Not therefore to raife Expectation, but to reprefs it, I here lay before your Lordship the Plan of my Undertaking, that more may not be demanded than I intend; and that, before it is too far advanced to be thrown into a new Method, I may be advertised of its Defects or Superfluities. Such Informations I may juftly hope, from the Emulation with which thofe, who defire the Praife of Elegance or Difcernment, muft contend in the Promotion of a Defign that you, my Lord, have not thought unworthy to fhare your Attention with Treaties and with Wars.

In the first Attempt to methodise my Ideas I found a Difficulty, which extended itfelf to the whole Work. It was not easy to determine by what Rule of Diftinction the Words of this Dictionary were to be chofen. The chief Intent of it is to preferve the Purity, and afcertain the Meaning of our English Idiom; and this feems to require nothing more than that our Language be confidered, fo far as it is our own; that the Words and Phrafes ufed in the general Intercourfe of Life, or found in the Works of thofe whom we commonly ftile polite Writers, be felected, without including the Terms of particular Profeffions; fince, with the Arts to which they relate, they are generally derived from other Nations, and are very often the fame in all the Languages of this Part of the World. This is, perhaps, the exact and pure Idea of a grammatical Dictionary; but in Lexicography, as in other Arts, naked Science is too delicate for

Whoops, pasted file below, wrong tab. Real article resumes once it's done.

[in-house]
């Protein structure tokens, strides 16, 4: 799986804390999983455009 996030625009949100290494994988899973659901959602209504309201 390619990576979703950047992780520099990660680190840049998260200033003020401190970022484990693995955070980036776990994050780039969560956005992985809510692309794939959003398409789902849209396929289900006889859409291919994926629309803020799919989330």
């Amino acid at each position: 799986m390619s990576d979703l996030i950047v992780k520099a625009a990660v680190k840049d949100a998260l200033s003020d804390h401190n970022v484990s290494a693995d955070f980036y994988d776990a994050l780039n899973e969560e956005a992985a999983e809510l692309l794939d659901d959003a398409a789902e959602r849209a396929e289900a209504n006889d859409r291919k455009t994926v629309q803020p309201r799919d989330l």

the Purposes of Life. The Value of a Work muft be estimated by its Ufe: It is not enough that a Dictionary delights the Critic, unless, at the fame Time, it inftructs the Learner; as it is to little Purpose that an Engine amufes the Philofopher by the Subtilty of its Mechanifmn, if it requires fo much Knowledge in its Application, as to be of no Advantage to the common Workman.